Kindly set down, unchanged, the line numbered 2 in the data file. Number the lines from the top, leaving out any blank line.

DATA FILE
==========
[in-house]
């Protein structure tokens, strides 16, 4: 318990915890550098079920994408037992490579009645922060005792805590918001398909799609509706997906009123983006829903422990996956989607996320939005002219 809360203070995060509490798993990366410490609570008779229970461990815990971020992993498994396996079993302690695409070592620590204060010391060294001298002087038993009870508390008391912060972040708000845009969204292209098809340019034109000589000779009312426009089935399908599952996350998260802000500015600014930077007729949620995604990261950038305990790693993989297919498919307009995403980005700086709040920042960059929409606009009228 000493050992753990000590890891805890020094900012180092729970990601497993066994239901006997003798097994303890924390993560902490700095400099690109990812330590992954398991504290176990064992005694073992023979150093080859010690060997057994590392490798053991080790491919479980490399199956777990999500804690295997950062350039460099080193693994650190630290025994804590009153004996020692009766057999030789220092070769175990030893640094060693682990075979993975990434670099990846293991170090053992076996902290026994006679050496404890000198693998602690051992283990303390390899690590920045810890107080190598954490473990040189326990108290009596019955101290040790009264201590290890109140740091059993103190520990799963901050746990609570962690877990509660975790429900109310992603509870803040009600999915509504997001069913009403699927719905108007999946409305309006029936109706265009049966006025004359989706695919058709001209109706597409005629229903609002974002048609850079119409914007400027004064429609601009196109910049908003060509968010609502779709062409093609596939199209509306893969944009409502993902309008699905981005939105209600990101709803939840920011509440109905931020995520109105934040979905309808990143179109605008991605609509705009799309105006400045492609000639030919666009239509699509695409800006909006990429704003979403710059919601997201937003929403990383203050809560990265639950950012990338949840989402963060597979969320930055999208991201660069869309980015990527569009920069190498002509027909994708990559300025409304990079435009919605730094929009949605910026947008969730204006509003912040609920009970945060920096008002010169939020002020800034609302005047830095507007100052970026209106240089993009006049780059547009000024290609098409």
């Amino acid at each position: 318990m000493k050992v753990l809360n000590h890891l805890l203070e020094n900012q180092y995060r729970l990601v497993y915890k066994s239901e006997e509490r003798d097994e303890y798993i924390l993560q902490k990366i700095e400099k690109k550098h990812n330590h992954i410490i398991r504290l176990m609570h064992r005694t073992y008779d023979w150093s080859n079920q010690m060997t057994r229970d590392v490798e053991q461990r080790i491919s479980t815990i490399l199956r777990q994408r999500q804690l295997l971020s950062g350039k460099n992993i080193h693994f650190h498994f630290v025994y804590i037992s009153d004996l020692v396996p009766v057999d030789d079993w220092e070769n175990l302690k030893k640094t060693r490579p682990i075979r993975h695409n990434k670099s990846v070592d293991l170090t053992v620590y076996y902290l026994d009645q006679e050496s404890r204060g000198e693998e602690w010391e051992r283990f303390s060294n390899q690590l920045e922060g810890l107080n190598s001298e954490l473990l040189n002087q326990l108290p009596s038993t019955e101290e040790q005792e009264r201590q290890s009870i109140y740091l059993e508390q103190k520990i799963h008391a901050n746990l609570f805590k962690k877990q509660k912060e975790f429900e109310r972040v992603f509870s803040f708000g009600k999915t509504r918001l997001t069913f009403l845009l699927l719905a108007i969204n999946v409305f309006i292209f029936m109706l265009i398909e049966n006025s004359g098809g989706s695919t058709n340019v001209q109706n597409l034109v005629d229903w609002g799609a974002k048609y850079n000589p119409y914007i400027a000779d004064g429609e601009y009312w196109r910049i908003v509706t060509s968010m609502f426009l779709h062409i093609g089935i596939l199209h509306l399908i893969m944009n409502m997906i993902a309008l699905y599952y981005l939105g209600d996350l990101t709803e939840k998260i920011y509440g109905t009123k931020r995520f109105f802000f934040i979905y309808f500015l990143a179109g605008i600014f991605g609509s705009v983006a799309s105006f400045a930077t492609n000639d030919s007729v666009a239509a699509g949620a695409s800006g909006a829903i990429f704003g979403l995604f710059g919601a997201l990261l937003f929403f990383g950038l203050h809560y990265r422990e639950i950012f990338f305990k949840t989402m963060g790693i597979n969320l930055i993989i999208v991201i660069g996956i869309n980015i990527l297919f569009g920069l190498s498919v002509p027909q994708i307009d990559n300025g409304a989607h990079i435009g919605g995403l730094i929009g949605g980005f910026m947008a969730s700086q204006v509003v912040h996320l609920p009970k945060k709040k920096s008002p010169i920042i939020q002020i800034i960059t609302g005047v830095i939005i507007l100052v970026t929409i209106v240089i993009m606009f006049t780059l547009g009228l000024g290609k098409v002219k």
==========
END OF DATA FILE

């Protein structure tokens, strides 16, 4: 318990915890550098079920994408037992490579009645922060005792805590918001398909799609509706997906009123983006829903422990996956989607996320939005002219 809360203070995060509490798993990366410490609570008779229970461990815990971020992993498994396996079993302690695409070592620590204060010391060294001298002087038993009870508390008391912060972040708000845009969204292209098809340019034109000589000779009312426009089935399908599952996350998260802000500015600014930077007729949620995604990261950038305990790693993989297919498919307009995403980005700086709040920042960059929409606009009228 000493050992753990000590890891805890020094900012180092729970990601497993066994239901006997003798097994303890924390993560902490700095400099690109990812330590992954398991504290176990064992005694073992023979150093080859010690060997057994590392490798053991080790491919479980490399199956777990999500804690295997950062350039460099080193693994650190630290025994804590009153004996020692009766057999030789220092070769175990030893640094060693682990075979993975990434670099990846293991170090053992076996902290026994006679050496404890000198693998602690051992283990303390390899690590920045810890107080190598954490473990040189326990108290009596019955101290040790009264201590290890109140740091059993103190520990799963901050746990609570962690877990509660975790429900109310992603509870803040009600999915509504997001069913009403699927719905108007999946409305309006029936109706265009049966006025004359989706695919058709001209109706597409005629229903609002974002048609850079119409914007400027004064429609601009196109910049908003060509968010609502779709062409093609596939199209509306893969944009409502993902309008699905981005939105209600990101709803939840920011509440109905931020995520109105934040979905309808990143179109605008991605609509705009799309105006400045492609000639030919666009239509699509695409800006909006990429704003979403710059919601997201937003929403990383203050809560990265639950950012990338949840989402963060597979969320930055999208991201660069869309980015990527569009920069190498002509027909994708990559300025409304990079435009919605730094929009949605910026947008969730204006509003912040609920009970945060920096008002010169939020002020800034609302005047830095507007100052970026209106240089993009006049780059547009000024290609098409």